Trauma Stigma: We Are Only As Sick As Our Secrets

I had a reminder recently of the stigma facing those dealing with trauma related to childhood abuse.  I have encountered this before of course, perhaps vicariously, during my 20 plus years in the trauma treatment trenches.  As a psychologist specializing in treating trauma I am well aware that many people do not want to be reminded of the less than pleasant aspects of life.  Even mentioning what I do for a living can get me interesting responses, or sometimes just shut down the conversation altogether.

Someone unfollowed me on Twitter, and wrote to inform me,  because I was not a “positive psychologist”. This took me aback  and I tried to understand what led to that impression.  I looked through my most recent Twitter postings to try to see what they saw.  I had been posting, as I always do, about the impact of trauma and had recently written an article about how childhood experiences are linked to adult problems: Childhood Wounds: Understanding Yourself in Context.

“You are only as sick as your secrets”.  If the oft repeated 12 step slogan is true then our culture is indeed sick.  The refusal to acknowledge the link between childhood trauma (big T and little t) and mental health issues of all sorts in adulthood seems to me to be a kind of cultural dissociation.  We would rather blame the victim, or in family systems terms set up the “sick” one as an identified patient, who has bad brain chemistry or has come by their mental “illness” in any way other than as a result of their childhood experiences.

Denying the past dooms us to repeat it. Denying the link between childhood trauma and mental health disorders of many kinds leads to inadequate treatment of the put a band-aid on it sort, no treatment at all, and/or adults who are ill prepared to themselves provide good enough parenting (or protect their children from outside perpetrators).  And thus the cycle continues.

The pervasiveness of childhood trauma and its long lasting impact is the big secret and survivors who try to talk about their experiences are shamed and stigmatized.  We want to view you as other, an anomaly, not the understandable consequence of a sick society.

My Twitter experience felt very much like a reaction to my telling the truth about these issues our culture wants to disavow. If I as a professional am impacted, imagine how much more so this stigma impacts survivors, I was reminded.  The silencing, minimizing and blaming that can occur when a survivor tries to tell their story is a whole other level of traumatization.

This experience reminded me that visibility and conversation about trauma-related topics is crucial.  It is why I see blogging and using social media to be an important part of my work as a trauma therapist.  By speaking out about trauma and its impact I hope to support those who must live with it and to educate those who do not yet understand.

What else can we do to combat trauma-related stigma?

-Stop blaming the victim.  Speak up as an ally when you hear victim blaming conversations.  Those who have been abused and need to get help for it are not the problem. Abuse and the systems that allow it to continue are.

-Understand that avoidance, denial, not talking about childhood trauma and abuse does not make it better. If a survivor could just think it away, they would have long ago.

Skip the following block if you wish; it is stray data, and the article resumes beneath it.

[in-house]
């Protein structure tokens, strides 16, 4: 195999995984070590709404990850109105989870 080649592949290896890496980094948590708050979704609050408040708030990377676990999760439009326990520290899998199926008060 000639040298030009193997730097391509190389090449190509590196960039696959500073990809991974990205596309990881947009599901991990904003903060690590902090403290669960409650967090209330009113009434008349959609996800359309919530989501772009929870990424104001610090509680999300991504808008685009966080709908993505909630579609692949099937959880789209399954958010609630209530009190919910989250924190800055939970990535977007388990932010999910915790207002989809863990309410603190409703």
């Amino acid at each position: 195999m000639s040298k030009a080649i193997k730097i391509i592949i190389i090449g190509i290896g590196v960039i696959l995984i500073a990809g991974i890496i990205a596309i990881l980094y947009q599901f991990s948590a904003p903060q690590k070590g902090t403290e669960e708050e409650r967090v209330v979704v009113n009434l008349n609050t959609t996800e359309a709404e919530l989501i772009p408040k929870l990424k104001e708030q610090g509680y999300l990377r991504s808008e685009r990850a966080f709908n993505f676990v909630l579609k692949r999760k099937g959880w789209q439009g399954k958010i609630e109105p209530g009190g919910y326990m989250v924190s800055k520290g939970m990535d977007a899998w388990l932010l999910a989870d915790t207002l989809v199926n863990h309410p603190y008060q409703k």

– Realize that nature vs. nurture is a false dichotomy. Our environment (how we are nurtured) effects our brain chemistry. “Chemical imbalances” as the cause of psychological problems rarely exist in a vacuum.

Please do share your experiences with stigma related to trauma issues, or mental health in general,  and how you combat and cope with this.
Kathleen Young, Psy.D.

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23 Responses to Trauma Stigma: We Are Only As Sick As Our Secrets

  1. Christian says:

    While I know that avoidance will not get me past (or “healthy from”) my childhood trauma, I just don’t want to deal with it. I made several attempts to work through some things with a few different therapists, and I just never had any breaks.

    And I really don’t want to go through all of it again. I don’t.

    I *know* it holds me back in some aspects of my intimate/romantic relationship, but I’m leaving it alone. My s/o knows and accepts me as I am…..dents, dings, and chipped bits.

    I’m not proud of it, but I accept it as it is. At least, for now…

  2. Christian-

    Thank you for posting and welcome!

    I completely support each individual’s right to decide when/if they will do their own trauma work.

    What I am musing about here is how our culture (and various individual members) can make doing that work harder (or easier) for others.

    Deciding you are not ready to do your own work is very different than putting forth an opinion that no one else needs to/ought to. In no way do I read the latter in your post.

    Every choice you make for yourself is valid because it is *your* path and life, no one else’s.

  3. C says:

    As a survivor, I do not want to be identified only as a victim of trauma. I do not want to be absolved of personal responsibility or seen as weak or powerless because I was victimized. I totally agree that the media and the culture do minimize and silence and blame victims. At the same time, they sensationalize traumatic events and encourage confessions and drama out of people (reality tv anyone?), that overall adds to a we-are-all-victims-all-the-time mentality. It ends up obscuring important issues about trauma and recovery. IMO, of course.

    • Good points, C. And thanks for sharing your thoughts!